Eastern Wood-Pewee (click to see the larger version)
It was so cold at Montrose this morning, October 13, Lake Michigan was steaming. This is a common sight in winter but rare at this time of the year, caused by a large difference in temperature between the water and air (about 30 degrees today early in the morning). Birding was productive, with lots of expected mid fall migrants like Ruby-crowned and Golden-crowned Kinglets, Yellow-rumped Warblers, and Hermit Thrushes, plus a few late warblers and other passerines. Many insect-eating passerines were feeding on the ground or close to it because of the cold. I ended up with 56 species in about 4 hours. Best birds were Semipalmated Sandpiper, Merlin, Yellow-billed Cuckoo, Eastern Wood-Pewee, and Nelson’s Sparrow. Link to my eBird checklist for the day below.
White-rumped Sandpiper (click to see the larger version)
Shorebird season is winding down at Montrose but this adult White-rumped Sandpiper put in an appearance on September 15. White-rumped Sandpipers nest in the North American High Arctic and winter in South America.
Long-tailed Jaeger. Photo by Terry Walsh. (click to see the larger version)
How do you spell excitement? L-O-N-G-T-A-I-L-E-D-J-A-E-G-E-R! This juvenile Long-tailed Jaeger, a first for Montrose, was seen there on September 9. I wasn’t one of the observers but still, this is a helluva good bird and long overdue.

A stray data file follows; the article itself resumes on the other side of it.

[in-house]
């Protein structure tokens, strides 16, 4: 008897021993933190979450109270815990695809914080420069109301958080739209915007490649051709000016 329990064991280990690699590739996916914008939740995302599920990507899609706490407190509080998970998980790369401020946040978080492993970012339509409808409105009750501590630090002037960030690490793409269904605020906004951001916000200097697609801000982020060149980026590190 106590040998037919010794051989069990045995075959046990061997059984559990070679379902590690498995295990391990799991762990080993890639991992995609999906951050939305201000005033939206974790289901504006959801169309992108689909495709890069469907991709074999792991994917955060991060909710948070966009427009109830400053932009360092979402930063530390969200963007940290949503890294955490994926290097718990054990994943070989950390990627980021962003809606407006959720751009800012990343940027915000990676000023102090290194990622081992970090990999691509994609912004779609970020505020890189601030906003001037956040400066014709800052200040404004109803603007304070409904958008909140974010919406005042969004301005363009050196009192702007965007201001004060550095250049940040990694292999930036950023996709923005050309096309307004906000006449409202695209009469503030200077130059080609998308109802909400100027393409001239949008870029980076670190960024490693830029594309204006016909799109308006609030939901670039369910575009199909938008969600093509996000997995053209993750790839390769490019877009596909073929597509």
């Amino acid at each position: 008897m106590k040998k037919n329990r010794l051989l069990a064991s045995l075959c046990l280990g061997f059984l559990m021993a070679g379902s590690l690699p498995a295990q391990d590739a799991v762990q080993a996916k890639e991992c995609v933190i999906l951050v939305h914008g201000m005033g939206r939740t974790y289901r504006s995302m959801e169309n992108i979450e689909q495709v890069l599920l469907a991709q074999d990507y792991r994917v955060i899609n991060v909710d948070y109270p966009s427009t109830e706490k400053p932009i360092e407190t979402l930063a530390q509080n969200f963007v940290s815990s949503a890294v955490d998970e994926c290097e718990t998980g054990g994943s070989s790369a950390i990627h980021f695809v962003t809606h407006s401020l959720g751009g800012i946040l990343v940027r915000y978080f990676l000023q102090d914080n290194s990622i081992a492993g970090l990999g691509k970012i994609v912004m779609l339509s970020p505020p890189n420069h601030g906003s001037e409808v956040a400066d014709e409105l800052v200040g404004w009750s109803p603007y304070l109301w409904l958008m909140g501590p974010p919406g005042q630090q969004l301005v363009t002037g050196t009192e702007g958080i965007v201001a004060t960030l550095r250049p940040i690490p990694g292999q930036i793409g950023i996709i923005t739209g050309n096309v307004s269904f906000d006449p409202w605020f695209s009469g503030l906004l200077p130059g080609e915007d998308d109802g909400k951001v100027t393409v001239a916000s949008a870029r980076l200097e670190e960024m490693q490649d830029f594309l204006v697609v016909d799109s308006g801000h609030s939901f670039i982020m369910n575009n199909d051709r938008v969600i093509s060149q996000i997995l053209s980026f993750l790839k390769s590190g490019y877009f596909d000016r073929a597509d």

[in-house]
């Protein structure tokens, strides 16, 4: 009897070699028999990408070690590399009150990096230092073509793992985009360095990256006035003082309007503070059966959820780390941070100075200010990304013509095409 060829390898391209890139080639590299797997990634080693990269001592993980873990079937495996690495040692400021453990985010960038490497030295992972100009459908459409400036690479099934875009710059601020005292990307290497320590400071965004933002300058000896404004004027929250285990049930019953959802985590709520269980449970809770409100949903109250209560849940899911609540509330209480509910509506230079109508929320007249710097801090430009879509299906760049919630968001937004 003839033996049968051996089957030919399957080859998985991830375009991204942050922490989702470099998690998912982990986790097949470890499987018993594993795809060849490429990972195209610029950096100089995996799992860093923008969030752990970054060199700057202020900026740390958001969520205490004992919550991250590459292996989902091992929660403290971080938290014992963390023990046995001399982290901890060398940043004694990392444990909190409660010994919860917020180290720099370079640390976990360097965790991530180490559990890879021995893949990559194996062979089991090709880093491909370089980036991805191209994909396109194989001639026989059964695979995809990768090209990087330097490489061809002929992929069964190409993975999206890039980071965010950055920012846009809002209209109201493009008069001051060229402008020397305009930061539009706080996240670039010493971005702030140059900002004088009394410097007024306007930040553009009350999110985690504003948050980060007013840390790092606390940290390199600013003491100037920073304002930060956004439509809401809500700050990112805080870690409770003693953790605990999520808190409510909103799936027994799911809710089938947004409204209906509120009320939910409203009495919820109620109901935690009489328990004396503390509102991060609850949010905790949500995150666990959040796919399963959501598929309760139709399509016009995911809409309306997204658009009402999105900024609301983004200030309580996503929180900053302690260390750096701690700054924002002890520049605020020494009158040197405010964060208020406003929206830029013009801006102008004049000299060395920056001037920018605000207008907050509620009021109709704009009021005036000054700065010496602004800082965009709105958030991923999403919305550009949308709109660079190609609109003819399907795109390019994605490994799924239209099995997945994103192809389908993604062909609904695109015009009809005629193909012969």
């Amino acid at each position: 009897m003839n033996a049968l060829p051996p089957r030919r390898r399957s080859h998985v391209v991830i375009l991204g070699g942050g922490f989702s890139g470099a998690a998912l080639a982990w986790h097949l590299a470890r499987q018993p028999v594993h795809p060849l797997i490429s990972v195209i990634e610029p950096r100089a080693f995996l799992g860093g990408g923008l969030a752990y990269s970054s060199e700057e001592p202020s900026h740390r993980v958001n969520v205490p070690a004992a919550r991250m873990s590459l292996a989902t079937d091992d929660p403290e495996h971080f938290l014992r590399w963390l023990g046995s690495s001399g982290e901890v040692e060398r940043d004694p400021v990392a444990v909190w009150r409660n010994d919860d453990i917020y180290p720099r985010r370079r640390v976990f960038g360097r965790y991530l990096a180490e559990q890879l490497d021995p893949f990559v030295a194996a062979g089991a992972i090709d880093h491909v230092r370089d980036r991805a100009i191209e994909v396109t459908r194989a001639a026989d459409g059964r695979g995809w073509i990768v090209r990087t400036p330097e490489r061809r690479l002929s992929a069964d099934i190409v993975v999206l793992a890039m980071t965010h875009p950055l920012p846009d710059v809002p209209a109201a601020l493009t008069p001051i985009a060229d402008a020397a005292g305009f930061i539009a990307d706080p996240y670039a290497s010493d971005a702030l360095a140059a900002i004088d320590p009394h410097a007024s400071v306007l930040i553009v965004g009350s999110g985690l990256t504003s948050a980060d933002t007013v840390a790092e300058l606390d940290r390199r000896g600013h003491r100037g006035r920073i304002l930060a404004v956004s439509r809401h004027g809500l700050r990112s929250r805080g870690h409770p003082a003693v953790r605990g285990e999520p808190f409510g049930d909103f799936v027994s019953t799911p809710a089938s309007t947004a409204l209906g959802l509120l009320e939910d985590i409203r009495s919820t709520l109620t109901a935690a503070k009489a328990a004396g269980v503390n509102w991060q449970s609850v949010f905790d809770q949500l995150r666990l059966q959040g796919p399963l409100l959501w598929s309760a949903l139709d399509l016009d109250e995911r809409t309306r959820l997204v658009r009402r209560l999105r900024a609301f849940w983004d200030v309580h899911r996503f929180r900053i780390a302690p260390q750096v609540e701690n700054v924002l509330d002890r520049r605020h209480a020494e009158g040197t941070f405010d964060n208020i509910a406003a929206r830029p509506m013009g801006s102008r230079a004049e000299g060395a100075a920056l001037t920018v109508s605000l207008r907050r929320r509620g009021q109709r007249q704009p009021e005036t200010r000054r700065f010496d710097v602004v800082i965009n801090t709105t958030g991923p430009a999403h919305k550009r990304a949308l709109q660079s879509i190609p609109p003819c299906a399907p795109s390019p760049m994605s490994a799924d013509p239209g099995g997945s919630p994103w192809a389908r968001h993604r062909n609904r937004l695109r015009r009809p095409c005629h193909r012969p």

To see a list of birds recorded at Montrose, refer to the The Montrose List page on this website.
Dunlin (click to see the larger version)
A juvenile Dunlin was at Montrose Beach on August 23. This is the earliest Dunlin I’ve ever seen in Chicago and only the second juvenile. We usually don’t start seeing immature Dunlin until the second or third week in September, and by then they’ve started to moult and show gray first basic/formative upperpart feathers, so this is significant.
Cliff, Tree, and Barn Swallows (click to see the larger version)
Swallows are starting to gather at Montrose Point. On July 15 I had all 5 of our smaller swallows in the Dunes at Montrose. They like to perch on the white rope that cordons off protected areas in the Dunes. This is a great way to study and photograph these birds. This phenomenon has a narrow window – just a few weeks in July – and won’t last much longer.
Semipalmated Sandpiper (click to see the larger version)
We’re in the gray area for shorebird migration. The first southbound shorebirds should start appearing any day now (Least Sandpipers and Lesser Yellowlegs) if they haven’t appeared already, but a few shorebirds could still be moving north. This morning, June 24, I saw a Semipalmated Sandpiper at Montrose Beach. I tend to think this bird is a very late northbound migrant as opposed to a very early southbound migrant. We see Semi Sans regularly at Montrose well into June; I think this bird is at the tail end of that trend.